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structural strength of the vehicle is not reduced. Mr. John Bickford who works at Robin Aids and is the originator of this and other custom modifications made a trip to the Chevrolet plant in Detroit and worked with the engineers there to develop the technical design and specifications. for the Adjustable Height Floor. The tooling, jigs, etc. which Robin Aids uses in doing the modifications are all geared toward the Chevrolet Van. To get these modifications done on a Ford or Dodge would cost considerably more than what Robin Aids now charges to do the Chevrolet.

Point #3

The 3/4 Ton vehicle is necessary in my situation. The additional weight of the tailgate lift and other modifications necessitates a much stronger suspension system and frame than is offered in the 1/2 Ton series. The first vans which Robin Aids modified some years ago were 1/2 Ton vehicles. It was found that within a short period of time the springs began to sag. An attempt was made to solve this problem by installing additional spring leafs and overload springs. This proved to be a less than satisfactory solution. They have since used the 3/4 Ton. The Chevrolet 3/4 Ton offers an independent rear suspension system as standard equipment. The 1/2 Ton does not.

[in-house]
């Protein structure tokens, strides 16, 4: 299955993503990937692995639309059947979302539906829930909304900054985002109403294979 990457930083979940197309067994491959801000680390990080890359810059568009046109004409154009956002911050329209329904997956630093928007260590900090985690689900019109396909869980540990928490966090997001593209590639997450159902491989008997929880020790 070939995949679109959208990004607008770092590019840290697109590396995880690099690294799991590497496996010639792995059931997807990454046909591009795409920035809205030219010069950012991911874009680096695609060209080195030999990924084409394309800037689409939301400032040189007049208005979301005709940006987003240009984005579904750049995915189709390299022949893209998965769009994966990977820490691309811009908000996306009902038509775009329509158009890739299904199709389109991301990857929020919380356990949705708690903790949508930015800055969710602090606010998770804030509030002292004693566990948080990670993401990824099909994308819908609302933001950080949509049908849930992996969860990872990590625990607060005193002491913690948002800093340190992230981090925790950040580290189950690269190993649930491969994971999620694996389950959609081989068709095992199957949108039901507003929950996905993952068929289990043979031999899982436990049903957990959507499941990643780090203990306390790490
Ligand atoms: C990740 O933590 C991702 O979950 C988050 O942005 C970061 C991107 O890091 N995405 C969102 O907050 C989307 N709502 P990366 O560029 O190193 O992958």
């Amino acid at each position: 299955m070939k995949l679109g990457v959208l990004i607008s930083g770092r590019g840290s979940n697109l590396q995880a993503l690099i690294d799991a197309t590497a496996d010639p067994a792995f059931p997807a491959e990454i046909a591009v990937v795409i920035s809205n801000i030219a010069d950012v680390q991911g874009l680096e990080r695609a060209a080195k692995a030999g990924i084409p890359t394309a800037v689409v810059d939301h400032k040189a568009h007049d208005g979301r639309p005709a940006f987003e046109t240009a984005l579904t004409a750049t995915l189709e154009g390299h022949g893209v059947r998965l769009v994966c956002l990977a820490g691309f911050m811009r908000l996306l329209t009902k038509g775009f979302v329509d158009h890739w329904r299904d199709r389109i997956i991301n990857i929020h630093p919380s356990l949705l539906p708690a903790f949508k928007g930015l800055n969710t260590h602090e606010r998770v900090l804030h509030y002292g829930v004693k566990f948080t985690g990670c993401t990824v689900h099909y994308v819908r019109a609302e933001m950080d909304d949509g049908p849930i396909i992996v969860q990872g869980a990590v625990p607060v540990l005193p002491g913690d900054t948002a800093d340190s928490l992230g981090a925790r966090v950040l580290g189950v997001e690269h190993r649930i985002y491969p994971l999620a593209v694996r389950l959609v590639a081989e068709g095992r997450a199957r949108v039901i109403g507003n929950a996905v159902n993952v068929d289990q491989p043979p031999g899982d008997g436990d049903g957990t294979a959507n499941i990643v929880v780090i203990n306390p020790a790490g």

Another problem with the 1/2 Ton is that the braking system would not withstand even normal use under the heavy weight load. On hot days there were many instances of brake fade with the 1/2 Ton. The 3/4 Ton offers larger rear drums with more shoe surface. In addition, power disk front brakes are standard equipment on the 3/4 Ton but are an additional cost option on the 1/2 Ton. In the interest of safety in vehicle handling and braking capabilities, I hope you will agree that the 3/4 Ton is the wiser choice.

Point #4

I presume the main goal of the Department in this situation is to provide me with the means to get to and from a job. Whereas at present I require someone's assistance getting myself and my wheelchair into and out of a car, with this vehicle I will be able to travel independently. At present I receive welfare payments under the State's Aid to the Disabled program. The career field for which I am preparing, City and Regional Planning, offers a salary which will make me completely self-supporting. The savings to the State in welfare payments plus the taxes I willl be paying make the purchase of this vehicle an economically sound proposition.